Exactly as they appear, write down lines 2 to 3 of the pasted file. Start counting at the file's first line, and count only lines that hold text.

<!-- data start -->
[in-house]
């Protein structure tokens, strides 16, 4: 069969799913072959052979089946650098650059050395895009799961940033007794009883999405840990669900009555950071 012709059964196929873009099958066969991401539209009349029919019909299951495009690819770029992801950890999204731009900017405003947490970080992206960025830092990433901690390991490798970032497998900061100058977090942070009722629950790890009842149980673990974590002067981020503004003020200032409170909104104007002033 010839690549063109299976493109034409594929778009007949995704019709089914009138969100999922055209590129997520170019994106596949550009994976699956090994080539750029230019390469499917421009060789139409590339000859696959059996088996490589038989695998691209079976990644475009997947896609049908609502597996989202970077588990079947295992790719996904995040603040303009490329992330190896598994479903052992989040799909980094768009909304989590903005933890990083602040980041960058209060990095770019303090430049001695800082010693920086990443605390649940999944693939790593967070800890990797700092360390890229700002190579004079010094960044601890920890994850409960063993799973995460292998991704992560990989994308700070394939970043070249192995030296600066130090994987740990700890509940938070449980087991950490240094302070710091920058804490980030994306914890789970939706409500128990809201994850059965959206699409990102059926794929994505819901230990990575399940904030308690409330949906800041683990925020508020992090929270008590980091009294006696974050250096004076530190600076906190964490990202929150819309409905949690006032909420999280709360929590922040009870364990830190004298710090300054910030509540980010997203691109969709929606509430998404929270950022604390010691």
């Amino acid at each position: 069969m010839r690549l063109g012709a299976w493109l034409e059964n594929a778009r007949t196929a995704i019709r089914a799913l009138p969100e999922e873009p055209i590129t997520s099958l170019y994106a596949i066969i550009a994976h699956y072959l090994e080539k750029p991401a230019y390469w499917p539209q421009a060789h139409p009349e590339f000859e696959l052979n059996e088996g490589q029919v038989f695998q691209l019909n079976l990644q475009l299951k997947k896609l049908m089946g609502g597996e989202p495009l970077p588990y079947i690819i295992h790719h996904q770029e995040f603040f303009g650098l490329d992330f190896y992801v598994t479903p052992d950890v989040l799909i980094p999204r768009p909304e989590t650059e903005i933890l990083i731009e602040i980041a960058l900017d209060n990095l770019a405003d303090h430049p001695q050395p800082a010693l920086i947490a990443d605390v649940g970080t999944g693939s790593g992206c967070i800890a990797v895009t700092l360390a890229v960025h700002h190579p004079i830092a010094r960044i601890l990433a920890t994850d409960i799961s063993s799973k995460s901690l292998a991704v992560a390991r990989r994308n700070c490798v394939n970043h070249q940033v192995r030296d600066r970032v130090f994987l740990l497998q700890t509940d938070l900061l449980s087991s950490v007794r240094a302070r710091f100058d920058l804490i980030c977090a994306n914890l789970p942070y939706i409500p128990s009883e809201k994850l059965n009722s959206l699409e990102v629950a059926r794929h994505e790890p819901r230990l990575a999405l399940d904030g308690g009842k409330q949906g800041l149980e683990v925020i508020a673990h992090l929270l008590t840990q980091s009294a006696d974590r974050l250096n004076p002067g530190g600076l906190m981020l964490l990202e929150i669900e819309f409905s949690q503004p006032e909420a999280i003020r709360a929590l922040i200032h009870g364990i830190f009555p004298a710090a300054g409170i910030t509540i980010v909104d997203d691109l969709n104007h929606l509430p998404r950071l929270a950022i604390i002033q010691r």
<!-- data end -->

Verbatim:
């Protein structure tokens, strides 16, 4: 069969799913072959052979089946650098650059050395895009799961940033007794009883999405840990669900009555950071 012709059964196929873009099958066969991401539209009349029919019909299951495009690819770029992801950890999204731009900017405003947490970080992206960025830092990433901690390991490798970032497998900061100058977090942070009722629950790890009842149980673990974590002067981020503004003020200032409170909104104007002033 010839690549063109299976493109034409594929778009007949995704019709089914009138969100999922055209590129997520170019994106596949550009994976699956090994080539750029230019390469499917421009060789139409590339000859696959059996088996490589038989695998691209079976990644475009997947896609049908609502597996989202970077588990079947295992790719996904995040603040303009490329992330190896598994479903052992989040799909980094768009909304989590903005933890990083602040980041960058209060990095770019303090430049001695800082010693920086990443605390649940999944693939790593967070800890990797700092360390890229700002190579004079010094960044601890920890994850409960063993799973995460292998991704992560990989994308700070394939970043070249192995030296600066130090994987740990700890509940938070449980087991950490240094302070710091920058804490980030994306914890789970939706409500128990809201994850059965959206699409990102059926794929994505819901230990990575399940904030308690409330949906800041683990925020508020992090929270008590980091009294006696974050250096004076530190600076906190964490990202929150819309409905949690006032909420999280709360929590922040009870364990830190004298710090300054910030509540980010997203691109969709929606509430998404929270950022604390010691």
């Amino acid at each position: 069969m010839r690549l063109g012709a299976w493109l034409e059964n594929a778009r007949t196929a995704i019709r089914a799913l009138p969100e999922e873009p055209i590129t997520s099958l170019y994106a596949i066969i550009a994976h699956y072959l090994e080539k750029p991401a230019y390469w499917p539209q421009a060789h139409p009349e590339f000859e696959l052979n059996e088996g490589q029919v038989f695998q691209l019909n079976l990644q475009l299951k997947k896609l049908m089946g609502g597996e989202p495009l970077p588990y079947i690819i295992h790719h996904q770029e995040f603040f303009g650098l490329d992330f190896y992801v598994t479903p052992d950890v989040l799909i980094p999204r768009p909304e989590t650059e903005i933890l990083i731009e602040i980041a960058l900017d209060n990095l770019a405003d303090h430049p001695q050395p800082a010693l920086i947490a990443d605390v649940g970080t999944g693939s790593g992206c967070i800890a990797v895009t700092l360390a890229v960025h700002h190579p004079i830092a010094r960044i601890l990433a920890t994850d409960i799961s063993s799973k995460s901690l292998a991704v992560a390991r990989r994308n700070c490798v394939n970043h070249q940033v192995r030296d600066r970032v130090f994987l740990l497998q700890t509940d938070l900061l449980s087991s950490v007794r240094a302070r710091f100058d920058l804490i980030c977090a994306n914890l789970p942070y939706i409500p128990s009883e809201k994850l059965n009722s959206l699409e990102v629950a059926r794929h994505e790890p819901r230990l990575a999405l399940d904030g308690g009842k409330q949906g800041l149980e683990v925020i508020a673990h992090l929270l008590t840990q980091s009294a006696d974590r974050l250096n004076p002067g530190g600076l906190m981020l964490l990202e929150i669900e819309f409905s949690q503004p006032e909420a999280i003020r709360a929590l922040i200032h009870g364990i830190f009555p004298a710090a300054g409170i910030t509540i980010v909104d997203d691109l969709n104007h929606l509430p998404r950071l929270a950022i604390i002033q010691r």